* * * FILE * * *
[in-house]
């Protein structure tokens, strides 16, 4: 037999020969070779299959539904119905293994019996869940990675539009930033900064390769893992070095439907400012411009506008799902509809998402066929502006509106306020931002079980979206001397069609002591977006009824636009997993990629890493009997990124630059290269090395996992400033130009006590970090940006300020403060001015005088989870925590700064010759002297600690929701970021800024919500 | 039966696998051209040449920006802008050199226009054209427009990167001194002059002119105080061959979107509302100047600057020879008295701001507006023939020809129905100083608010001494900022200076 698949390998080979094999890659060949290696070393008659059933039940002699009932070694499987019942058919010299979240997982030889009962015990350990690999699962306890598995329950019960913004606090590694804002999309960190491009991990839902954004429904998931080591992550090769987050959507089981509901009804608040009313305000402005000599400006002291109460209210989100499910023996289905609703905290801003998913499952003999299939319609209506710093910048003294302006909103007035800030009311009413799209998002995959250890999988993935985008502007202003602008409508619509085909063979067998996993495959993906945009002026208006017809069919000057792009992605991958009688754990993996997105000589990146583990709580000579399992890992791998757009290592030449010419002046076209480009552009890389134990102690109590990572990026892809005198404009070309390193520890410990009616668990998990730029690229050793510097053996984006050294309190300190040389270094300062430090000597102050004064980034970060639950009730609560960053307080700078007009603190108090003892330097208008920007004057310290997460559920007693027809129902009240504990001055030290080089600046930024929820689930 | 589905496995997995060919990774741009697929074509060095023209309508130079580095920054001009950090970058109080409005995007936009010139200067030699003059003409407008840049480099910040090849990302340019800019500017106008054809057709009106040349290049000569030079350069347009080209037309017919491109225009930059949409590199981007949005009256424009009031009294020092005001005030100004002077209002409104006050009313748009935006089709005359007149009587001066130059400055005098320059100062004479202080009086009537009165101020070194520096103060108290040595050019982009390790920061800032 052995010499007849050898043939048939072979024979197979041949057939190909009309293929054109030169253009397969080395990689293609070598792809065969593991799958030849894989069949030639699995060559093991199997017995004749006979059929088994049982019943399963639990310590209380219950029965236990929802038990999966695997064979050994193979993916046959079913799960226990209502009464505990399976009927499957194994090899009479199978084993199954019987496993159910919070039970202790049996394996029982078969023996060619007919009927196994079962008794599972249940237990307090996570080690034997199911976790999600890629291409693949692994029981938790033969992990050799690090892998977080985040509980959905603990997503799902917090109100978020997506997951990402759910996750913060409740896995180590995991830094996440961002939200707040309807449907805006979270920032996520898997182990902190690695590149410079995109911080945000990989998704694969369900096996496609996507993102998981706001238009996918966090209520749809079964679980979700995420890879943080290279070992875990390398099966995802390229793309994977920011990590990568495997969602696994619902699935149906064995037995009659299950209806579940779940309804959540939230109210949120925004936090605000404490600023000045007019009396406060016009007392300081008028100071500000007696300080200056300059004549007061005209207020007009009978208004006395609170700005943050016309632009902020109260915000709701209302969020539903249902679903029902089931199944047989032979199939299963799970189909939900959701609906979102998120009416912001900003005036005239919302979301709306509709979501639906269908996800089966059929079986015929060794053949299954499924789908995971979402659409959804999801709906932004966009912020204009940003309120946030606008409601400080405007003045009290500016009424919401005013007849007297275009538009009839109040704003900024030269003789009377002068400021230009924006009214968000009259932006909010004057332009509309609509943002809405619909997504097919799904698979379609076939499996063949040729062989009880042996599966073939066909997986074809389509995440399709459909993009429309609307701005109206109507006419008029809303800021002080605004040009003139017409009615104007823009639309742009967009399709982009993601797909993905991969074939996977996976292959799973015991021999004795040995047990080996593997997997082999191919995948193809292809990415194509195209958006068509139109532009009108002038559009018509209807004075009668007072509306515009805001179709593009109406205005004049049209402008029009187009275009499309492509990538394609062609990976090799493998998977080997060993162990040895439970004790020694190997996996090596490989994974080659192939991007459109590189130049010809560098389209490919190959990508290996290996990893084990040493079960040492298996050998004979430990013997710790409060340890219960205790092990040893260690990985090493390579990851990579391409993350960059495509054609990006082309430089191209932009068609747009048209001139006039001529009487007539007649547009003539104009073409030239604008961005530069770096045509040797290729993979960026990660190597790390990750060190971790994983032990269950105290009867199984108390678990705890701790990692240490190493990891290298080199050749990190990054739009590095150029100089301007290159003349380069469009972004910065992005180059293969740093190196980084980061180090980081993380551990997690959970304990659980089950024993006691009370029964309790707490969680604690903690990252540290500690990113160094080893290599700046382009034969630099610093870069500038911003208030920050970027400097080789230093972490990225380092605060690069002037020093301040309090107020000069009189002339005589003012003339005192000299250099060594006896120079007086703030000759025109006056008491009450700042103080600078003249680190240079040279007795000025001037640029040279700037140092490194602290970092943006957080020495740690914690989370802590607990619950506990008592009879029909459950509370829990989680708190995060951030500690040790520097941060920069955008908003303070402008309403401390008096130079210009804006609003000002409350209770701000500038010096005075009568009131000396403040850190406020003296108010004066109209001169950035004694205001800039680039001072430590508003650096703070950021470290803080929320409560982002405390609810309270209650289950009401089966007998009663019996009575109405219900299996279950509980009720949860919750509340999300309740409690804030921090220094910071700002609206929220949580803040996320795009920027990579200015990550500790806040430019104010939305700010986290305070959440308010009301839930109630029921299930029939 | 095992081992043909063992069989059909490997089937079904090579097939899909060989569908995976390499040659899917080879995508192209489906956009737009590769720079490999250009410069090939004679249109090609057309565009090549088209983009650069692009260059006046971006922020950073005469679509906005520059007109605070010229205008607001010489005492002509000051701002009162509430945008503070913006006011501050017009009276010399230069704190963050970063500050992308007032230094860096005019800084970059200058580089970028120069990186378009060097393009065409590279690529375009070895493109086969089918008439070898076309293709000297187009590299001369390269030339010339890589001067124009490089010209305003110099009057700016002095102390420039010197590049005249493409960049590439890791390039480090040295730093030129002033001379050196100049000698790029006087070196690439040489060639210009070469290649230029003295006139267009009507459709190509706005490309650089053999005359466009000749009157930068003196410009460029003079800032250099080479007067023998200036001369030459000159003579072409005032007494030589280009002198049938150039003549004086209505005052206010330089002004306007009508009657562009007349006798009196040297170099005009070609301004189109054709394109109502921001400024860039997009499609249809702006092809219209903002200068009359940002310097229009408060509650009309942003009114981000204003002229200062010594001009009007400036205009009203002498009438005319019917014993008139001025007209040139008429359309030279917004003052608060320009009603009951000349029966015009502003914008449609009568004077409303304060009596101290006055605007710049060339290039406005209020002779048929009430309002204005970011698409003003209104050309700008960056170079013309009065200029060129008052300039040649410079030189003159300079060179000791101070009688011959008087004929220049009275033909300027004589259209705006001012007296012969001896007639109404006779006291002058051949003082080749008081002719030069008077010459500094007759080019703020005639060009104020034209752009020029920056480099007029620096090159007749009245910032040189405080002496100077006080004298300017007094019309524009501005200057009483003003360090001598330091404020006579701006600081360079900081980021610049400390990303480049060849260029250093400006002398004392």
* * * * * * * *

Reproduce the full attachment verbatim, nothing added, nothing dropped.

[in-house]
């Protein structure tokens, strides 16, 4: 037999020969070779299959539904119905293994019996869940990675539009930033900064390769893992070095439907400012411009506008799902509809998402066929502006509106306020931002079980979206001397069609002591977006009824636009997993990629890493009997990124630059290269090395996992400033130009006590970090940006300020403060001015005088989870925590700064010759002297600690929701970021800024919500 | 039966696998051209040449920006802008050199226009054209427009990167001194002059002119105080061959979107509302100047600057020879008295701001507006023939020809129905100083608010001494900022200076 698949390998080979094999890659060949290696070393008659059933039940002699009932070694499987019942058919010299979240997982030889009962015990350990690999699962306890598995329950019960913004606090590694804002999309960190491009991990839902954004429904998931080591992550090769987050959507089981509901009804608040009313305000402005000599400006002291109460209210989100499910023996289905609703905290801003998913499952003999299939319609209506710093910048003294302006909103007035800030009311009413799209998002995959250890999988993935985008502007202003602008409508619509085909063979067998996993495959993906945009002026208006017809069919000057792009992605991958009688754990993996997105000589990146583990709580000579399992890992791998757009290592030449010419002046076209480009552009890389134990102690109590990572990026892809005198404009070309390193520890410990009616668990998990730029690229050793510097053996984006050294309190300190040389270094300062430090000597102050004064980034970060639950009730609560960053307080700078007009603190108090003892330097208008920007004057310290997460559920007693027809129902009240504990001055030290080089600046930024929820689930 | 589905496995997995060919990774741009697929074509060095023209309508130079580095920054001009950090970058109080409005995007936009010139200067030699003059003409407008840049480099910040090849990302340019800019500017106008054809057709009106040349290049000569030079350069347009080209037309017919491109225009930059949409590199981007949005009256424009009031009294020092005001005030100004002077209002409104006050009313748009935006089709005359007149009587001066130059400055005098320059100062004479202080009086009537009165101020070194520096103060108290040595050019982009390790920061800032 052995010499007849050898043939048939072979024979197979041949057939190909009309293929054109030169253009397969080395990689293609070598792809065969593991799958030849894989069949030639699995060559093991199997017995004749006979059929088994049982019943399963639990310590209380219950029965236990929802038990999966695997064979050994193979993916046959079913799960226990209502009464505990399976009927499957194994090899009479199978084993199954019987496993159910919070039970202790049996394996029982078969023996060619007919009927196994079962008794599972249940237990307090996570080690034997199911976790999600890629291409693949692994029981938790033969992990050799690090892998977080985040509980959905603990997503799902917090109100978020997506997951990402759910996750913060409740896995180590995991830094996440961002939200707040309807449907805006979270920032996520898997182990902190690695590149410079995109911080945000990989998704694969369900096996496609996507993102998981706001238009996918966090209520749809079964679980979700995420890879943080290279070992875990390398099966995802390229793309994977920011990590990568495997969602696994619902699935149906064995037995009659299950209806579940779940309804959540939230109210949120925004936090605000404490600023000045007019009396406060016009007392300081008028100071500000007696300080200056300059004549007061005209207020007009009978208004006395609170700005943050016309632009902020109260915000709701209302969020539903249902679903029902089931199944047989032979199939299963799970189909939900959701609906979102998120009416912001900003005036005239919302979301709306509709979501639906269908996800089966059929079986015929060794053949299954499924789908995971979402659409959804999801709906932004966009912020204009940003309120946030606008409601400080405007003045009290500016009424919401005013007849007297275009538009009839109040704003900024030269003789009377002068400021230009924006009214968000009259932006909010004057332009509309609509943002809405619909997504097919799904698979379609076939499996063949040729062989009880042996599966073939066909997986074809389509995440399709459909993009429309609307701005109206109507006419008029809303800021002080605004040009003139017409009615104007823009639309742009967009399709982009993601797909993905991969074939996977996976292959799973015991021999004795040995047990080996593997997997082999191919995948193809292809990415194509195209958006068509139109532009009108002038559009018509209807004075009668007072509306515009805001179709593009109406205005004049049209402008029009187009275009499309492509990538394609062609990976090799493998998977080997060993162990040895439970004790020694190997996996090596490989994974080659192939991007459109590189130049010809560098389209490919190959990508290996290996990893084990040493079960040492298996050998004979430990013997710790409060340890219960205790092990040893260690990985090493390579990851990579391409993350960059495509054609990006082309430089191209932009068609747009048209001139006039001529009487007539007649547009003539104009073409030239604008961005530069770096045509040797290729993979960026990660190597790390990750060190971790994983032990269950105290009867199984108390678990705890701790990692240490190493990891290298080199050749990190990054739009590095150029100089301007290159003349380069469009972004910065992005180059293969740093190196980084980061180090980081993380551990997690959970304990659980089950024993006691009370029964309790707490969680604690903690990252540290500690990113160094080893290599700046382009034969630099610093870069500038911003208030920050970027400097080789230093972490990225380092605060690069002037020093301040309090107020000069009189002339005589003012003339005192000299250099060594006896120079007086703030000759025109006056008491009450700042103080600078003249680190240079040279007795000025001037640029040279700037140092490194602290970092943006957080020495740690914690989370802590607990619950506990008592009879029909459950509370829990989680708190995060951030500690040790520097941060920069955008908003303070402008309403401390008096130079210009804006609003000002409350209770701000500038010096005075009568009131000396403040850190406020003296108010004066109209001169950035004694205001800039680039001072430590508003650096703070950021470290803080929320409560982002405390609810309270209650289950009401089966007998009663019996009575109405219900299996279950509980009720949860919750509340999300309740409690804030921090220094910071700002609206929220949580803040996320795009920027990579200015990550500790806040430019104010939305700010986290305070959440308010009301839930109630029921299930029939 | 095992081992043909063992069989059909490997089937079904090579097939899909060989569908995976390499040659899917080879995508192209489906956009737009590769720079490999250009410069090939004679249109090609057309565009090549088209983009650069692009260059006046971006922020950073005469679509906005520059007109605070010229205008607001010489005492002509000051701002009162509430945008503070913006006011501050017009009276010399230069704190963050970063500050992308007032230094860096005019800084970059200058580089970028120069990186378009060097393009065409590279690529375009070895493109086969089918008439070898076309293709000297187009590299001369390269030339010339890589001067124009490089010209305003110099009057700016002095102390420039010197590049005249493409960049590439890791390039480090040295730093030129002033001379050196100049000698790029006087070196690439040489060639210009070469290649230029003295006139267009009507459709190509706005490309650089053999005359466009000749009157930068003196410009460029003079800032250099080479007067023998200036001369030459000159003579072409005032007494030589280009002198049938150039003549004086209505005052206010330089002004306007009508009657562009007349006798009196040297170099005009070609301004189109054709394109109502921001400024860039997009499609249809702006092809219209903002200068009359940002310097229009408060509650009309942003009114981000204003002229200062010594001009009007400036205009009203002498009438005319019917014993008139001025007209040139008429359309030279917004003052608060320009009603009951000349029966015009502003914008449609009568004077409303304060009596101290006055605007710049060339290039406005209020002779048929009430309002204005970011698409003003209104050309700008960056170079013309009065200029060129008052300039040649410079030189003159300079060179000791101070009688011959008087004929220049009275033909300027004589259209705006001012007296012969001896007639109404006779006291002058051949003082080749008081002719030069008077010459500094007759080019703020005639060009104020034209752009020029920056480099007029620096090159007749009245910032040189405080002496100077006080004298300017007094019309524009501005200057009483003003360090001598330091404020006579701006600081360079900081980021610049400390990303480049060849260029250093400006002398004392």